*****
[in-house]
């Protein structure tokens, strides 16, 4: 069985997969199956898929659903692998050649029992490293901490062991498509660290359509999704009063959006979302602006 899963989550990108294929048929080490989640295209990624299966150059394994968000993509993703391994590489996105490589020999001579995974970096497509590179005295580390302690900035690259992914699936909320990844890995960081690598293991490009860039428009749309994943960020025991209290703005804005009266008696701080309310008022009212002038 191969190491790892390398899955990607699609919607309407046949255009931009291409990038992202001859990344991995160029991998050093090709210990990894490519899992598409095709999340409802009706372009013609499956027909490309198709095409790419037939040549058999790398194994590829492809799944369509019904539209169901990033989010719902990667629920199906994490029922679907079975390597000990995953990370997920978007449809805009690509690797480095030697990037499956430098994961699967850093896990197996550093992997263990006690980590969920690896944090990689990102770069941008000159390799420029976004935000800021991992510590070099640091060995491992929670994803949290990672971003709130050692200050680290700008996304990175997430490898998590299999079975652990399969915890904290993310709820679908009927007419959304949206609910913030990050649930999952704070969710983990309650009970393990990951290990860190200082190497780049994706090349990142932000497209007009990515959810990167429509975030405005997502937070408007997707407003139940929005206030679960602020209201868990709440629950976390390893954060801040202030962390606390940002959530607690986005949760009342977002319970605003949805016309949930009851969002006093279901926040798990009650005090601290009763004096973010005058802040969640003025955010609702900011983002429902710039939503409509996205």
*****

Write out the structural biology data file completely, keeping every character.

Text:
[in-house]
């Protein structure tokens, strides 16, 4: 069985997969199956898929659903692998050649029992490293901490062991498509660290359509999704009063959006979302602006 899963989550990108294929048929080490989640295209990624299966150059394994968000993509993703391994590489996105490589020999001579995974970096497509590179005295580390302690900035690259992914699936909320990844890995960081690598293991490009860039428009749309994943960020025991209290703005804005009266008696701080309310008022009212002038 191969190491790892390398899955990607699609919607309407046949255009931009291409990038992202001859990344991995160029991998050093090709210990990894490519899992598409095709999340409802009706372009013609499956027909490309198709095409790419037939040549058999790398194994590829492809799944369509019904539209169901990033989010719902990667629920199906994490029922679907079975390597000990995953990370997920978007449809805009690509690797480095030697990037499956430098994961699967850093896990197996550093992997263990006690980590969920690896944090990689990102770069941008000159390799420029976004935000800021991992510590070099640091060995491992929670994803949290990672971003709130050692200050680290700008996304990175997430490898998590299999079975652990399969915890904290993310709820679908009927007419959304949206609910913030990050649930999952704070969710983990309650009970393990990951290990860190200082190497780049994706090349990142932000497209007009990515959810990167429509975030405005997502937070408007997707407003139940929005206030679960602020209201868990709440629950976390390893954060801040202030962390606390940002959530607690986005949760009342977002319970605003949805016309949930009851969002006093279901926040798990009650005090601290009763004096973010005058802040969640003025955010609702900011983002429902710039939503409509996205």